VATICAN CITY – A spate of US diplomatic cables released by WikiLeaks portray the Vatican as horrified over clerical sex abuse in Ireland but also deeply concerned that the procedures used by Irish investigators of the scandal were “an affront to Vatican sovereignty”.

The cables, released Dec 10-12, touched on a wide range of issues, and included the Vatican’s recent moves to welcome disaffected Anglicans into the Catholic Church.

One cable offered a highly critical assessment of the Vatican’s communications apparatus and said Pope Benedict XVI was surrounded by advisors who make sure dissenting voices are not heard.

Another reviewed the Vatican’s efforts to position itself as an intermediary with Iran in case an international crisis erupts and stated that in 2007 the Vatican had helped secure the release of British sailors detained in Iranian waters.

The cables offered a rare glimpse of Vatican diplomacy in action but through the lens of the US policy experts who authored the reports. Most of the cables regarding the Vatican were written by officials of the US Embassy to the Holy See, sometimes after personal meetings with Vatican diplomats.

The Vatican issued a disclaimer on Dec 11, saying, “Naturally these reports reflect the perceptions and opinions of the people who wrote them and cannot be considered as expressions of the Holy See itself, nor as exact quotations of the words of its officials.”

It added, “Their reliability must, then, be evaluated carefully and with great prudence, bearing this circumstance in mind.”

The Vatican said publication of such secret and confidential material was a matter of “extreme seriousness”.

The sex abuse scandal in Ireland was treated in a memo dated Feb 26, 2010.

“Vatican and Irish officials’ first concern was for the victims,” the cable said. But that concern was sometimes overshadowed by the public perception in Ireland that the Vatican was worried about “pettily procedural” matters, it said.

Specifically, the Vatican was upset that the independent Murphy Commission that investigated the scandal had sidestepped diplomatic channels and tried to directly convene the Vatican nuncio, or ambassador, to answer questions and obtain other information from the Congregation for the Doctrine of the Faith.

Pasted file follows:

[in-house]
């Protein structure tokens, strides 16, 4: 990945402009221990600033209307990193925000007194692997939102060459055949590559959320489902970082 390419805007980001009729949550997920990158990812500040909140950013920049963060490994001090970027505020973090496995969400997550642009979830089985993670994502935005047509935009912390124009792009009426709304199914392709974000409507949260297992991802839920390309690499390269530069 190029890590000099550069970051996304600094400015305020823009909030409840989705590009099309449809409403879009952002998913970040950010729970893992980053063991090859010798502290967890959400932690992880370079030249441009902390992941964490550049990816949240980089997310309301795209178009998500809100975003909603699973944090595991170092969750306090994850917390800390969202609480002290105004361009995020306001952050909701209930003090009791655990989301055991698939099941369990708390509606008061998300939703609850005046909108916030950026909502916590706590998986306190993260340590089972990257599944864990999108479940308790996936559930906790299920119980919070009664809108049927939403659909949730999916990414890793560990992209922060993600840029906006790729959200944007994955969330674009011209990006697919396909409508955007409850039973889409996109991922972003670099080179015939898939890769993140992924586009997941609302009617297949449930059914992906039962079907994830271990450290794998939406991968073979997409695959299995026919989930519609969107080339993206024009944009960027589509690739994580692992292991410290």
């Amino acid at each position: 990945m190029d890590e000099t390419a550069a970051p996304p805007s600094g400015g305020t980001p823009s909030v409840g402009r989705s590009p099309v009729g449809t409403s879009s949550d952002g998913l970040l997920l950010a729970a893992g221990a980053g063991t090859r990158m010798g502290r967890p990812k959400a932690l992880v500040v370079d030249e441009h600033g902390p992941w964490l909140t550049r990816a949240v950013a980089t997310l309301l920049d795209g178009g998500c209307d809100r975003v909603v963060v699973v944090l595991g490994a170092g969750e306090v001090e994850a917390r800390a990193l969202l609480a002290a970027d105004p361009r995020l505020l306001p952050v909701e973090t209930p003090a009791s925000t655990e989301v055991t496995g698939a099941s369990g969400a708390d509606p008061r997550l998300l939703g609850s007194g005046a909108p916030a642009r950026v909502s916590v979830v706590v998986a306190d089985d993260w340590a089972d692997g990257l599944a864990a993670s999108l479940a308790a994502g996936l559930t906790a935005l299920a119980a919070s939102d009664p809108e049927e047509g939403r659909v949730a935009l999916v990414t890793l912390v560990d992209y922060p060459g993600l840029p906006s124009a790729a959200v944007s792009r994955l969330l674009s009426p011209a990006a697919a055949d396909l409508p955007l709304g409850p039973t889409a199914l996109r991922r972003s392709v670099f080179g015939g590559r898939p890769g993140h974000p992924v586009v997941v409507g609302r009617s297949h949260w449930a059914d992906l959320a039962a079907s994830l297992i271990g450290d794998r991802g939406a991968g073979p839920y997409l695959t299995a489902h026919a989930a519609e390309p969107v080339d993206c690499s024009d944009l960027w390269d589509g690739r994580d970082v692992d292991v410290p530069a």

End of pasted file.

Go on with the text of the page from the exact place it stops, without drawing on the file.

A cable on Vatican communications, dated Feb 20, 2009, reflected what many observers were saying at the time. “The Holy See’s communications operation is suffering from ‘muddled messaging’ partly as a result of cardinals’ technophobia and ignorance about 21st-century communications. Only one key papal adviser has a Blackberry and few have e-mail accounts. It has led to PR blunders on issues as sensitive as the Holocaust,” said the cable.

It said Jesuit Father Federico Lombardi, the Vatican spokesman, was overworked and had little influence on major decisions because he was not part of the pope’s inner circle. It described Cardinal Tarcisio Bertone, the Vatican secretary of state, as a “yes man” unlikely to bring the pope bad news”.

A cable of Nov 30, 2009 explored the ramifications of the Vatican decision to set up a structure that would welcome groups of Anglicans into the Catholic Church and allow them to retain some elements of Anglican identity. The cable quoted Britain’s ambassador to the Vatican, Mr Francis Campbell, as saying Pope Benedict’s move had brought Anglican-Catholic relations to their worst crisis in 150 years. - CNS

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